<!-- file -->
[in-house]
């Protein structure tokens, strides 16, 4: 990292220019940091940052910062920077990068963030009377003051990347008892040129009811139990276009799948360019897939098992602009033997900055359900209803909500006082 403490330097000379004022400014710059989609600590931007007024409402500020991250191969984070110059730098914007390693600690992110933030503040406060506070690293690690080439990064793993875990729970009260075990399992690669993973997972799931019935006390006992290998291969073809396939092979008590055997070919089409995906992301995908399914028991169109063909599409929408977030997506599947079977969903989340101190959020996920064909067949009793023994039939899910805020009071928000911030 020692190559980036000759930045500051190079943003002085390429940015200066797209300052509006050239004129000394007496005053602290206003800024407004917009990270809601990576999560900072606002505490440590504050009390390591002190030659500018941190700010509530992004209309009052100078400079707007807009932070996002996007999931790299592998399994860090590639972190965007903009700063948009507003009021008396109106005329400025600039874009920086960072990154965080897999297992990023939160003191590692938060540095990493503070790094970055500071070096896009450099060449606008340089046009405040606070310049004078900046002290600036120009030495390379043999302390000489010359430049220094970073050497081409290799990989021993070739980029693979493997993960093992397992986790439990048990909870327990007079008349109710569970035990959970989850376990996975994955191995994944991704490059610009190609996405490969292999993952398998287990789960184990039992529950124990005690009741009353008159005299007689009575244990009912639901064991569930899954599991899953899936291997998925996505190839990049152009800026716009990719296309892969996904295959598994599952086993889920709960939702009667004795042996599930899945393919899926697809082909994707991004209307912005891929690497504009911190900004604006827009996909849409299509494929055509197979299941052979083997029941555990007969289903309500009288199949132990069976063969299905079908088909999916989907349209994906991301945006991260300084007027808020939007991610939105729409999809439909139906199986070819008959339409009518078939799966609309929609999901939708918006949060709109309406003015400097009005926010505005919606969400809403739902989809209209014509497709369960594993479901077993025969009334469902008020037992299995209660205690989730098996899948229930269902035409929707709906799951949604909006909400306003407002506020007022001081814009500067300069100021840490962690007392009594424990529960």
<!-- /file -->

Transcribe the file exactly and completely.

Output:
[in-house]
């Protein structure tokens, strides 16, 4: 990292220019940091940052910062920077990068963030009377003051990347008892040129009811139990276009799948360019897939098992602009033997900055359900209803909500006082 403490330097000379004022400014710059989609600590931007007024409402500020991250191969984070110059730098914007390693600690992110933030503040406060506070690293690690080439990064793993875990729970009260075990399992690669993973997972799931019935006390006992290998291969073809396939092979008590055997070919089409995906992301995908399914028991169109063909599409929408977030997506599947079977969903989340101190959020996920064909067949009793023994039939899910805020009071928000911030 020692190559980036000759930045500051190079943003002085390429940015200066797209300052509006050239004129000394007496005053602290206003800024407004917009990270809601990576999560900072606002505490440590504050009390390591002190030659500018941190700010509530992004209309009052100078400079707007807009932070996002996007999931790299592998399994860090590639972190965007903009700063948009507003009021008396109106005329400025600039874009920086960072990154965080897999297992990023939160003191590692938060540095990493503070790094970055500071070096896009450099060449606008340089046009405040606070310049004078900046002290600036120009030495390379043999302390000489010359430049220094970073050497081409290799990989021993070739980029693979493997993960093992397992986790439990048990909870327990007079008349109710569970035990959970989850376990996975994955191995994944991704490059610009190609996405490969292999993952398998287990789960184990039992529950124990005690009741009353008159005299007689009575244990009912639901064991569930899954599991899953899936291997998925996505190839990049152009800026716009990719296309892969996904295959598994599952086993889920709960939702009667004795042996599930899945393919899926697809082909994707991004209307912005891929690497504009911190900004604006827009996909849409299509494929055509197979299941052979083997029941555990007969289903309500009288199949132990069976063969299905079908088909999916989907349209994906991301945006991260300084007027808020939007991610939105729409999809439909139906199986070819008959339409009518078939799966609309929609999901939708918006949060709109309406003015400097009005926010505005919606969400809403739902989809209209014509497709369960594993479901077993025969009334469902008020037992299995209660205690989730098996899948229930269902035409929707709906799951949604909006909400306003407002506020007022001081814009500067300069100021840490962690007392009594424990529960």